Halifax County Health Director Bruce Robistow told commissioners today there have been four positive cases of the novel coronavirus among staff members of a nursing home.
He did not disclose the name of the facility to the board during its meeting and declined to disclose that information in a follow-up phone call this afternoon.
The state Department of Health and Human Services updates positive COVID-19 in congregate living facilities on Tuesdays and Fridays so specific information will be available at that point.
It is the first reported case of an outbreak occurring in a congregate living facility in the county, other than one at Caledonia Correctional Institution in Tillery which the state now considers over.
In his report to the board he said he was in a position to tell commissioners, without disclosing the name, “We had a facility, a nursing home in Halifax County that has four cases, that are all employees and has been reported to the state as an outbreak.”
The definition of an outbreak is two or more, he told the board.
In accordance with established procedures, the nursing home tested 94 people Saturday. “I’m happy to report that 92 of them have come back negative.”
The results of the other two tests remain pending, he said. “Nursing homes have been a challenge in many counties throughout the country, let alone here in North Carolina and our neighbors.”
Robistow gave the board a summation of the report he sent out Friday. He said this afternoon he is still working on his report for today.
He told commissioners there have been more than 100 tests since his report last week, of which the most of these reflect the nursing home.
Robistow said many of the 177 people who have been reported as positive have recovered — 123 — so they have been deemed symptom-free and have been released from isolation. “We’ve had 775 known negatives and you add those 92 known negatives.”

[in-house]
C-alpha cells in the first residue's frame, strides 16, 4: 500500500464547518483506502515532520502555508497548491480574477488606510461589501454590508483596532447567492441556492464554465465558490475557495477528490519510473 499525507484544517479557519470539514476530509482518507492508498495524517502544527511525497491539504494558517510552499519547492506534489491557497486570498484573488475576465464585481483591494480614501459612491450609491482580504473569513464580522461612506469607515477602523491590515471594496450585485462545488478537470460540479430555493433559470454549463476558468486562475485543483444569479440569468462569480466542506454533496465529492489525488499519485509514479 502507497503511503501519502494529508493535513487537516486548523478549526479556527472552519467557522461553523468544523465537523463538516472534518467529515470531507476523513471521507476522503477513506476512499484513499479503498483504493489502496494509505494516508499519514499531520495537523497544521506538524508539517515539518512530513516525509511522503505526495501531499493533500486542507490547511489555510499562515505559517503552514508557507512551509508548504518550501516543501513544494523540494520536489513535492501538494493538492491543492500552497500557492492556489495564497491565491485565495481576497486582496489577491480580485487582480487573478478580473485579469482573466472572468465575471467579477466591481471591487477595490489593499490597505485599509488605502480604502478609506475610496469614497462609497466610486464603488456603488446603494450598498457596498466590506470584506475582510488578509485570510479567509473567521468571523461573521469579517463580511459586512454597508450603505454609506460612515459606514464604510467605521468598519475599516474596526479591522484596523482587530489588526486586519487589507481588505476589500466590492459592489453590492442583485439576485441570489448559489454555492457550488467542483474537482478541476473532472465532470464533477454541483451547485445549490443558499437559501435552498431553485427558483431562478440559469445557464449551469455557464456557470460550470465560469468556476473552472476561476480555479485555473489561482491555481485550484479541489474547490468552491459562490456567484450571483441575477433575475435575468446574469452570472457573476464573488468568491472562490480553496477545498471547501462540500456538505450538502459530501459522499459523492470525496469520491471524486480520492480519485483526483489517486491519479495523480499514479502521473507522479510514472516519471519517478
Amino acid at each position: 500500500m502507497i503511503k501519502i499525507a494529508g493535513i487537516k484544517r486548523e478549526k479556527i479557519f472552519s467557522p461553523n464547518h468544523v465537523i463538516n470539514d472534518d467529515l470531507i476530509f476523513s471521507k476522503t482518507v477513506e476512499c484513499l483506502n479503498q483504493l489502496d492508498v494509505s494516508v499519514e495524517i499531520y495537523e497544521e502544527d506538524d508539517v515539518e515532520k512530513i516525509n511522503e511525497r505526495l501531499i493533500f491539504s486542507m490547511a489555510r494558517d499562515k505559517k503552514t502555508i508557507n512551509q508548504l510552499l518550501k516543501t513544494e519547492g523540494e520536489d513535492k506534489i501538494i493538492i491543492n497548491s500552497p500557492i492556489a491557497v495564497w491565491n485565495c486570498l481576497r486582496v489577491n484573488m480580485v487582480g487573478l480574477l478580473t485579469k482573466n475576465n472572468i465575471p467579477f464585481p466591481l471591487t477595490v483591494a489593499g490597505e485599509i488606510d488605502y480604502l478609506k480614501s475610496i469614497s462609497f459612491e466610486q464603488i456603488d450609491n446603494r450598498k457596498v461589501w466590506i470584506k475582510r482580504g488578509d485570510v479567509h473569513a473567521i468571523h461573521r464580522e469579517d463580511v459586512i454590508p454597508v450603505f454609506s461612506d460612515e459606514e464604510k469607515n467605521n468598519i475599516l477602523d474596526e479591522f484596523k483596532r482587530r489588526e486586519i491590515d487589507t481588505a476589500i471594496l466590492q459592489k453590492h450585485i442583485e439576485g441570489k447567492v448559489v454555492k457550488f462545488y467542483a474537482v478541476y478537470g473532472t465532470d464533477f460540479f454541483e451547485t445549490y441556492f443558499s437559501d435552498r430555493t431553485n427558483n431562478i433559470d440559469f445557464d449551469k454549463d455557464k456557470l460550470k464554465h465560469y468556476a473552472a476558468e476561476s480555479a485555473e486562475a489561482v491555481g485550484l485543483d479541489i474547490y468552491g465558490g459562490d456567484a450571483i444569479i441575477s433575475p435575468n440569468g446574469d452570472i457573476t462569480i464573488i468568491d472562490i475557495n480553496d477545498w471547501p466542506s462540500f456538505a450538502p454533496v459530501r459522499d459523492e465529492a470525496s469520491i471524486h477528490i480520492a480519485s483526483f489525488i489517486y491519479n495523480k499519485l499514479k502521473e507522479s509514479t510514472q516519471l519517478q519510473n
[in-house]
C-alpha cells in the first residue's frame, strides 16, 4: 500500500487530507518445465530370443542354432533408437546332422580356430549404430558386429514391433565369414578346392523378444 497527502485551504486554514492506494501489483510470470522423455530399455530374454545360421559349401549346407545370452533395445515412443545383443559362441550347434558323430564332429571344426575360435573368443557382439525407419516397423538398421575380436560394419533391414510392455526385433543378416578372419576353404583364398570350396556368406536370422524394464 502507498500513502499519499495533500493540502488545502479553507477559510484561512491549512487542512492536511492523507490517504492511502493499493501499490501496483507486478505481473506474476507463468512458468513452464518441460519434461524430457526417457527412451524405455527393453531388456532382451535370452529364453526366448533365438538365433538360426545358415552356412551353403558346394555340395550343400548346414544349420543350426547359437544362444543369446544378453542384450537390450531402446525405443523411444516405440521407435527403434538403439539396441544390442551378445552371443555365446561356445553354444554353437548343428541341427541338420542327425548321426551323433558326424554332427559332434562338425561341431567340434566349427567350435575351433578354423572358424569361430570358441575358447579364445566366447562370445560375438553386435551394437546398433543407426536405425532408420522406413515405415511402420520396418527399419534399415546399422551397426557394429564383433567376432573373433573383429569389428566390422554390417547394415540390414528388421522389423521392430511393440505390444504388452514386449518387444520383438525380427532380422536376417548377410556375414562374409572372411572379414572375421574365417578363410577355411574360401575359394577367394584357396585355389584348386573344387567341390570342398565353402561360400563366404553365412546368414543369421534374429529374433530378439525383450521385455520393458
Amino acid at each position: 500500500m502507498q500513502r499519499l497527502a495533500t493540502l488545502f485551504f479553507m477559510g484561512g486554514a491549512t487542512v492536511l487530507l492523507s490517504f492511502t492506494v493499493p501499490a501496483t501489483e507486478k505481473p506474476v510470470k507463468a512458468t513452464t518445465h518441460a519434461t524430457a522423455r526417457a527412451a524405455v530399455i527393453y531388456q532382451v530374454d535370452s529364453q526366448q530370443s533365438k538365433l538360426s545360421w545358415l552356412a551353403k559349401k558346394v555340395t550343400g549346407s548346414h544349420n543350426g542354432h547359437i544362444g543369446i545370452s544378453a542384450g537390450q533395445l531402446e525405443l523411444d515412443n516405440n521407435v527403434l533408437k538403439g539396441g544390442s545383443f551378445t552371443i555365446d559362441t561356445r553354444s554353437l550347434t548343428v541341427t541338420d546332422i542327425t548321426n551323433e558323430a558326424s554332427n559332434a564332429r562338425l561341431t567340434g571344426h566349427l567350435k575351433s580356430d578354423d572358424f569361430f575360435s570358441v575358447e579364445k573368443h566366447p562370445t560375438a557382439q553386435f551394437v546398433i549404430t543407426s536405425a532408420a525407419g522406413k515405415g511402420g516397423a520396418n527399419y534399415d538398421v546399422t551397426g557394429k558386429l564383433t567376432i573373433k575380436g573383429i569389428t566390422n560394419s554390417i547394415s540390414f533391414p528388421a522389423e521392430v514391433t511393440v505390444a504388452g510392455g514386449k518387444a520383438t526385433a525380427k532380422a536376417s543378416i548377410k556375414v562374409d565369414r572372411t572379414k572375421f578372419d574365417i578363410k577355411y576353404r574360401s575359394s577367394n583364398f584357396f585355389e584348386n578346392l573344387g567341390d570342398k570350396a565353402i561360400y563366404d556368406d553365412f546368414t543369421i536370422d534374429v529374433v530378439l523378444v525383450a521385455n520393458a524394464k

He explained to the board the health department reports on any citizen who lives in Halifax County. “Someone could work out of state, out of this county, but no matter where they’re tested it is reported back to the health department and we take it from there.”
The county is doing contact tracing, Robistow said. “We are cross-training several different groups of people at the health department so we can assure we have an appropriate need to handle a potential increase in positives from increased testing and hopefully not from increased positives from further outbreaks.”
Robistow said the health department continues to work closely with Vidant North Hospital, Vidant Medical Group and Rural Health Group. “We meet weekly to discuss how we work together, plan and that’s going very well.”
The health director continues to strongly encourage people to practice the three Ws — waiting 6 feet apart, hand-washing and wearing a protective facial covering in public.
He said he recommends wearing a cloth facial covering because they are much more tolerable to wear. “Please be reminded a mask does not protect you. Very few masks will protect you. We wear a mask to protect everyone else. I can’t stress the importance of that. If everybody in a room had a mask on nothing could be spread.”
The mask prevents the droplets from leaving the nose and mouth when laughing, coughing, or sneezing, “and it’s a great thing to do.”
Robistow said wearing a mask or facial covering is not an order — it’s a recommendation. “We’re being told as citizens to help each other as this country has been called on many times before. Please know this is a request for anyone to do what they can to help each other.”
Testing has increased considerably, Robistow said. “It’s been an interesting trend line to follow. This has gone up, it’s gone down. Because at the end of last week we had a couple of spikes of apparently high numbers the trend line went from going downward to basically flattening out. It still remains a positive sign.”